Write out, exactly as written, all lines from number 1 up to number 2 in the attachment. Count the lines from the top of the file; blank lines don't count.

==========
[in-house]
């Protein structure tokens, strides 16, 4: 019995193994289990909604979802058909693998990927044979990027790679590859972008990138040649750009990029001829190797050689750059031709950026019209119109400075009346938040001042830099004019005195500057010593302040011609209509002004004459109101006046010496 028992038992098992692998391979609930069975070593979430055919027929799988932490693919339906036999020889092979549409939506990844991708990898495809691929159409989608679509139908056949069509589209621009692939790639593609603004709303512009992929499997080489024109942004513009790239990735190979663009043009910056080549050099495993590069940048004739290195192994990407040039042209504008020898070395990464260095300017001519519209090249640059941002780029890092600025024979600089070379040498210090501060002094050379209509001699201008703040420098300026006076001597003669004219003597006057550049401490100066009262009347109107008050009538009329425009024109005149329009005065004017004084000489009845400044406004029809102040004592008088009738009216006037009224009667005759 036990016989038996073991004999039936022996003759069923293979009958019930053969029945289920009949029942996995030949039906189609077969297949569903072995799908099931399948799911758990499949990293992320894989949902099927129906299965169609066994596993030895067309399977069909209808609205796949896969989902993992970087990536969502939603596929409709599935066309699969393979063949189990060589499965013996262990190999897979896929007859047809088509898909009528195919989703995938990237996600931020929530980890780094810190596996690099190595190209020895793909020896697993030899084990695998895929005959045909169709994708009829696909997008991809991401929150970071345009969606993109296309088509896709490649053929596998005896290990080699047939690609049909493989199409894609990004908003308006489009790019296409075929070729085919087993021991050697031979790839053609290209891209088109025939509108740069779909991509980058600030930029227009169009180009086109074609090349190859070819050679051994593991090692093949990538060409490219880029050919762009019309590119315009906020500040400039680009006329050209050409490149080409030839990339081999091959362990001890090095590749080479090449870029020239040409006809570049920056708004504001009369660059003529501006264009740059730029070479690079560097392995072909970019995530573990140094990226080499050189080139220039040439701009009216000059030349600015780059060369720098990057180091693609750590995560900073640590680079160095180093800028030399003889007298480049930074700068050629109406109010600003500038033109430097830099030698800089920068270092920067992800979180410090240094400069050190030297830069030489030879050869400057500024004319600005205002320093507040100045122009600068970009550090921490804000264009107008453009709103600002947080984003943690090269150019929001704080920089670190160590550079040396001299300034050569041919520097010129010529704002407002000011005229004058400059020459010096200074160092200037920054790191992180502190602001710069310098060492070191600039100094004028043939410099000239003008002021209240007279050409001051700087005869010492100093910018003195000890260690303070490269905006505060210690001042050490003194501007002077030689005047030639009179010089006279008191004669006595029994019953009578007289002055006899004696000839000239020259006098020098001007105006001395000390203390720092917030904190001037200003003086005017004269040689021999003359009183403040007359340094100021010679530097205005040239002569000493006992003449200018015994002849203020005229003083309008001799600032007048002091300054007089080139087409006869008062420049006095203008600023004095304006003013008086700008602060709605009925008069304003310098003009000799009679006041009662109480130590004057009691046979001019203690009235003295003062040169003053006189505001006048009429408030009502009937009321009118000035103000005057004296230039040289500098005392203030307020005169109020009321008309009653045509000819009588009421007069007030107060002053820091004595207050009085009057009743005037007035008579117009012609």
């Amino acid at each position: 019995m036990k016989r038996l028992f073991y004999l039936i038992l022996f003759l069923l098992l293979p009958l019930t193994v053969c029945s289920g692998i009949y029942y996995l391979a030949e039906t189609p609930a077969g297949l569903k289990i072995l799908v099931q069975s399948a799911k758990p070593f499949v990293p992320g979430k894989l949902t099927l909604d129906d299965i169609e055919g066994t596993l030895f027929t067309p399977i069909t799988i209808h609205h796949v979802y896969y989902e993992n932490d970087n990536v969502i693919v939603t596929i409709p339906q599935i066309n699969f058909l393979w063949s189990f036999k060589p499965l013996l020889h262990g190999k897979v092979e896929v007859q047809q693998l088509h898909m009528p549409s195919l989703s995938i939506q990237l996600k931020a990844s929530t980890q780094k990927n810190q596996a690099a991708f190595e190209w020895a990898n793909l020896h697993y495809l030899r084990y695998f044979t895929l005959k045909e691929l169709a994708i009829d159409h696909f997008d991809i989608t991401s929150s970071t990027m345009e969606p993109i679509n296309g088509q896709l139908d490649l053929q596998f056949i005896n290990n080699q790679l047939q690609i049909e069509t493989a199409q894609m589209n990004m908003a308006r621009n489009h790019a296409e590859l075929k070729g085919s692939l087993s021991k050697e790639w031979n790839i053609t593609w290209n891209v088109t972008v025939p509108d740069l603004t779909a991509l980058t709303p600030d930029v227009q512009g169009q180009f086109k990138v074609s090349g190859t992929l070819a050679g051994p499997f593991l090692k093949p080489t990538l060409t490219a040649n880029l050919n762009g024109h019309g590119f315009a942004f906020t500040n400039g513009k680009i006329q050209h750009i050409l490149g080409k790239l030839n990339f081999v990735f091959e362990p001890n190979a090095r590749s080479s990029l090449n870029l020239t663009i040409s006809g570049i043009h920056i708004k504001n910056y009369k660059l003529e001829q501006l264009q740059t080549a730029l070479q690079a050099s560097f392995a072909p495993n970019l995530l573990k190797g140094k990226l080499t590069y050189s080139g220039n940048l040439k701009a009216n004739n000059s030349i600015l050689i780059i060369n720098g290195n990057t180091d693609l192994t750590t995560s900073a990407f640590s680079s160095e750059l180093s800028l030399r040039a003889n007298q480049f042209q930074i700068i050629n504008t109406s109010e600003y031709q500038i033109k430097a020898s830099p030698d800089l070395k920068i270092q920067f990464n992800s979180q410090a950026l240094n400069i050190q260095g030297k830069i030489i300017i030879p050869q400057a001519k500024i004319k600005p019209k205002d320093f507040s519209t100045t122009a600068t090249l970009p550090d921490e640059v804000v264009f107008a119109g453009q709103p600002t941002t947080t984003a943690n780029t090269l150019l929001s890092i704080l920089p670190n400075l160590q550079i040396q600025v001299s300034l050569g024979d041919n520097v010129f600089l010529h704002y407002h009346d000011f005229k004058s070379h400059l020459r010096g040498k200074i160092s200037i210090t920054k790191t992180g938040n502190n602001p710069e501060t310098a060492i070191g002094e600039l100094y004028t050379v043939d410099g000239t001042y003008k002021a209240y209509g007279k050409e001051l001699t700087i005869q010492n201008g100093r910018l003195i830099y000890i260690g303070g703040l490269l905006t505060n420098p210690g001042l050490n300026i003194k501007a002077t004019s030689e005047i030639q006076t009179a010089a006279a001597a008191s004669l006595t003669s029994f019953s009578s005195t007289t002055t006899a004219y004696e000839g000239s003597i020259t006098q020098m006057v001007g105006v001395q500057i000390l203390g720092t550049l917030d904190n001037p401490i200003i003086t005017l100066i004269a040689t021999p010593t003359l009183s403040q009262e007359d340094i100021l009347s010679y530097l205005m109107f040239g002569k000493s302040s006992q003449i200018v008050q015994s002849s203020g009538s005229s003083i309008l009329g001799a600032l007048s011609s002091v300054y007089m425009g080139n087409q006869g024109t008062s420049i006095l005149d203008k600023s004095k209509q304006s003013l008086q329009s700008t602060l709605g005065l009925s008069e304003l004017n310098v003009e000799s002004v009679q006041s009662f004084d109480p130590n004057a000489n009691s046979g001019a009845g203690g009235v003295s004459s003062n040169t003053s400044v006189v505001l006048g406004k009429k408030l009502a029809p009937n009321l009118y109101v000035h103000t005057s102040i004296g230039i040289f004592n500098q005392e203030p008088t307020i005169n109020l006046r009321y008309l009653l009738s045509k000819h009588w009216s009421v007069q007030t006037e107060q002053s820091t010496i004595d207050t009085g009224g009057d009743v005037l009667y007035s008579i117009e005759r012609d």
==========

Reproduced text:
[in-house]
């Protein structure tokens, strides 16, 4: 019995193994289990909604979802058909693998990927044979990027790679590859972008990138040649750009990029001829190797050689750059031709950026019209119109400075009346938040001042830099004019005195500057010593302040011609209509002004004459109101006046010496 028992038992098992692998391979609930069975070593979430055919027929799988932490693919339906036999020889092979549409939506990844991708990898495809691929159409989608679509139908056949069509589209621009692939790639593609603004709303512009992929499997080489024109942004513009790239990735190979663009043009910056080549050099495993590069940048004739290195192994990407040039042209504008020898070395990464260095300017001519519209090249640059941002780029890092600025024979600089070379040498210090501060002094050379209509001699201008703040420098300026006076001597003669004219003597006057550049401490100066009262009347109107008050009538009329425009024109005149329009005065004017004084000489009845400044406004029809102040004592008088009738009216006037009224009667005759 036990016989038996073991004999039936022996003759069923293979009958019930053969029945289920009949029942996995030949039906189609077969297949569903072995799908099931399948799911758990499949990293992320894989949902099927129906299965169609066994596993030895067309399977069909209808609205796949896969989902993992970087990536969502939603596929409709599935066309699969393979063949189990060589499965013996262990190999897979896929007859047809088509898909009528195919989703995938990237996600931020929530980890780094810190596996690099190595190209020895793909020896697993030899084990695998895929005959045909169709994708009829696909997008991809991401929150970071345009969606993109296309088509896709490649053929596998005896290990080699047939690609049909493989199409894609990004908003308006489009790019296409075929070729085919087993021991050697031979790839053609290209891209088109025939509108740069779909991509980058600030930029227009169009180009086109074609090349190859070819050679051994593991090692093949990538060409490219880029050919762009019309590119315009906020500040400039680009006329050209050409490149080409030839990339081999091959362990001890090095590749080479090449870029020239040409006809570049920056708004504001009369660059003529501006264009740059730029070479690079560097392995072909970019995530573990140094990226080499050189080139220039040439701009009216000059030349600015780059060369720098990057180091693609750590995560900073640590680079160095180093800028030399003889007298480049930074700068050629109406109010600003500038033109430097830099030698800089920068270092920067992800979180410090240094400069050190030297830069030489030879050869400057500024004319600005205002320093507040100045122009600068970009550090921490804000264009107008453009709103600002947080984003943690090269150019929001704080920089670190160590550079040396001299300034050569041919520097010129010529704002407002000011005229004058400059020459010096200074160092200037920054790191992180502190602001710069310098060492070191600039100094004028043939410099000239003008002021209240007279050409001051700087005869010492100093910018003195000890260690303070490269905006505060210690001042050490003194501007002077030689005047030639009179010089006279008191004669006595029994019953009578007289002055006899004696000839000239020259006098020098001007105006001395000390203390720092917030904190001037200003003086005017004269040689021999003359009183403040007359340094100021010679530097205005040239002569000493006992003449200018015994002849203020005229003083309008001799600032007048002091300054007089080139087409006869008062420049006095203008600023004095304006003013008086700008602060709605009925008069304003310098003009000799009679006041009662109480130590004057009691046979001019203690009235003295003062040169003053006189505001006048009429408030009502009937009321009118000035103000005057004296230039040289500098005392203030307020005169109020009321008309009653045509000819009588009421007069007030107060002053820091004595207050009085009057009743005037007035008579117009012609």